Authors

  1. Section Editor(s): Raso, Rosanne DNP, RN, NEA-BC, FAAN

Article Content

I'm struck by the outpouring of concern over healthcare workers' mental health now that we've been through multiple pandemic waves. I'm also worried that we may be so focused on our staff that we're ignoring ourselves and each other. Nurse leaders seem to have been the forgotten heroes. We need caring for our own emotional well-being.

  
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The results of our 2020 Wellness Survey are in this month's issue (see page 26). The timing was around the first COVID-19 wave in the US. Although sources of stress and joy were similar to the last survey in 2017, 80% of over 400 respondents indicated that they had more stress than a year ago. Of course, we're stressed! I'm sure that doesn't surprise you.

 

A colleague of mine wrote in Becker's Hospital Review last fall that we have to change our "suck it up" culture, ask "How are you?," and actually listen for the real answer. The feelings we have after all we've been through are either hiding somewhere or we're too conditioned to "suck it up" and not mention them. Even Meghan, Duchess of Sussex, writes about it from a different perspective, using "Are you okay?" as the question to ask, and mean it. Can we look out for each other? We must.

 

Another emotion that nurse leaders are feeling is guilt. Rose Sherman, editor of Nurse Leader, wrote about all the reasons she has heard as to why we're feeling guilty as we try to support staff through the challenges. Maybe you've felt guilt as you waded through PPE shortages, staffing issues, furloughs, and the long list of problems you're facing. She concludes that "feeling guilty when you have done the best you can do is a shame you should not carry." I'd like to heed that advice myself. We may not have all the answers, but we can do our very best, using everyday courage (as Joe Tye and Bob Dent said in last month's issue) to keep us-and our mental health-as strong as we need to be.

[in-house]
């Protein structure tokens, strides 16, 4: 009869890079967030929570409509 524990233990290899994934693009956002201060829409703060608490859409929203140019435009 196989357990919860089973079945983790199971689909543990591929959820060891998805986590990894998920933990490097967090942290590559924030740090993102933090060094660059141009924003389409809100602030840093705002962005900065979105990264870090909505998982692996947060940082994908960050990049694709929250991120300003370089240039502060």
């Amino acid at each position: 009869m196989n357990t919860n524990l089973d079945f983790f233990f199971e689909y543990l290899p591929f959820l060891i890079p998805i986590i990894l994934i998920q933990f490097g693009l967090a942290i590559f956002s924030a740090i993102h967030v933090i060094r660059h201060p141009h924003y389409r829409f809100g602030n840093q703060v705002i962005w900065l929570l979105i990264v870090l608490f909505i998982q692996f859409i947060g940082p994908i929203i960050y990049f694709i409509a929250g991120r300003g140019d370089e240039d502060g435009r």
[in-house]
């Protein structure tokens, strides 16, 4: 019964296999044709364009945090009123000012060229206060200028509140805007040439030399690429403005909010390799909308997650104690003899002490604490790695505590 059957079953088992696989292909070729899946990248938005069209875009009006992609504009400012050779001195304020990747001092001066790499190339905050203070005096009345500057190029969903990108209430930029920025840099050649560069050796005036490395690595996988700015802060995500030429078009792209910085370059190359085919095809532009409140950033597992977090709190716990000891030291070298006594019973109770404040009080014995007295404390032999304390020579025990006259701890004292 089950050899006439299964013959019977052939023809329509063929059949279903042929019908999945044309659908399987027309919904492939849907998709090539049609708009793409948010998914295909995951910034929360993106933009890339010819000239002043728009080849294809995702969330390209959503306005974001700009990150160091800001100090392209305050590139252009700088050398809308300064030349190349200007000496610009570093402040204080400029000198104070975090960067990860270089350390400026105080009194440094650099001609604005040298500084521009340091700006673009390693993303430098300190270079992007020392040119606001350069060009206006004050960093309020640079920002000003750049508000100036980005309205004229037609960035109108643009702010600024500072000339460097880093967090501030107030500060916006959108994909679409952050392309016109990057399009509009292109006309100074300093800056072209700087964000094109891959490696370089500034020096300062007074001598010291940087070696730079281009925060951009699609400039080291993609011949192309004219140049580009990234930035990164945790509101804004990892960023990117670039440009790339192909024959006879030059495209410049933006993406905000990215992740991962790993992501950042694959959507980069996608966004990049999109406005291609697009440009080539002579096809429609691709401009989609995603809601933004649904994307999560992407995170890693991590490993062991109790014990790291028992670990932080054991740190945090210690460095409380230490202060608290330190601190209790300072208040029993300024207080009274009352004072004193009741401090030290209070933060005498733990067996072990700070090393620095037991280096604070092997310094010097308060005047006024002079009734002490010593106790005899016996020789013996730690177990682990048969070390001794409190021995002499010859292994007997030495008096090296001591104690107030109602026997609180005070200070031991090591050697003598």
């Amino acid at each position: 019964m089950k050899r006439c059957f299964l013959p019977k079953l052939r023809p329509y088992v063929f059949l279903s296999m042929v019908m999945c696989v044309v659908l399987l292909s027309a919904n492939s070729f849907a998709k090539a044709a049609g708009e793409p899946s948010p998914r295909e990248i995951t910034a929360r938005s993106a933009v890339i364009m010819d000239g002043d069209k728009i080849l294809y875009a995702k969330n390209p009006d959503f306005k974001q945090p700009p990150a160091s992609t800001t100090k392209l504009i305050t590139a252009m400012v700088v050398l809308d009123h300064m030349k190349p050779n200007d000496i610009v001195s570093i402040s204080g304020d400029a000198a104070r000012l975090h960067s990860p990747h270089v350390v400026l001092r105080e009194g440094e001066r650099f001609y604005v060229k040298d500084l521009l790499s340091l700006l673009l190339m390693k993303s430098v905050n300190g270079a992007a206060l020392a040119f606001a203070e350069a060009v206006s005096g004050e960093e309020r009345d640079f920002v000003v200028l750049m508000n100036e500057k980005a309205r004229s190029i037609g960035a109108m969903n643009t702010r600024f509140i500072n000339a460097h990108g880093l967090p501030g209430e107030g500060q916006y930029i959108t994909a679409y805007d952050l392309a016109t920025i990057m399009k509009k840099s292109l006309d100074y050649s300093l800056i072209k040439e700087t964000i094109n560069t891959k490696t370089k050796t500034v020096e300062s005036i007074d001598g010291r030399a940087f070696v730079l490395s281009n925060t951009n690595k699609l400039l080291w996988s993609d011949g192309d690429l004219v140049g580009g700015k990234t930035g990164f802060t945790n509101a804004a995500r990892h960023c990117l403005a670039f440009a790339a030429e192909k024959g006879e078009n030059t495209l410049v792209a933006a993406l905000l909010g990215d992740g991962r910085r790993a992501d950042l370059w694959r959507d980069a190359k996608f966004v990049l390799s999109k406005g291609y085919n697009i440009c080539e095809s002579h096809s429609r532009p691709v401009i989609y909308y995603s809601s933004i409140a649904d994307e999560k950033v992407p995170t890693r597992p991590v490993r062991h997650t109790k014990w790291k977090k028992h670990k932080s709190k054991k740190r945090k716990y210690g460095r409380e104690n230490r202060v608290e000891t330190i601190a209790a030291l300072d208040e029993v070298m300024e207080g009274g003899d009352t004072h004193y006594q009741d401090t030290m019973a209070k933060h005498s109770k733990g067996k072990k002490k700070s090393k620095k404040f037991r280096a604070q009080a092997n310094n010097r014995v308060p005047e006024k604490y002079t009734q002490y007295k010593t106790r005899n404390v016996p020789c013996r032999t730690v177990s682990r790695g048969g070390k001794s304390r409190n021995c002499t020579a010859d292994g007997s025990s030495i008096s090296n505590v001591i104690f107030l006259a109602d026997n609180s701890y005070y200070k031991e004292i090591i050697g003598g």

I saw a phrase in a recent Journal of Nursing Administration issue: "psychological first aid" (PFA). At first, I thought it was a clever title for what we all need these days trying to cope with the pandemic's emotional toll, but then I discovered that it's actually a well-established military model for psychological support after a crisis. There are helpful principles of PFA, including linkage with services. Let's not make believe that we don't need help with coping. Many organizations have added various psychological support services and resilience-building resources. Use them!

 

For those of you who are believers in Jean Watson's Theory of Human Caring as I am, let's apply those Caritas processes and authentically listen to each other's stories, nurturing caring relationships. Caring isn't just about patients and families, it's about leadership too, as well as caring for each other and ourselves.

 

Ask "How are you?" and mean it. Listen. Don't suck it up. Find resources and PFA. There's hope and recovery once you open yourself to it and help your colleagues. We all need a path to both physical and emotional wellness. Don't be afraid of it; be courageous and face it. Our staff members are depending on us.

 

NURSING.MANAGEMENT@WOLTERSKLUWER.COM

  
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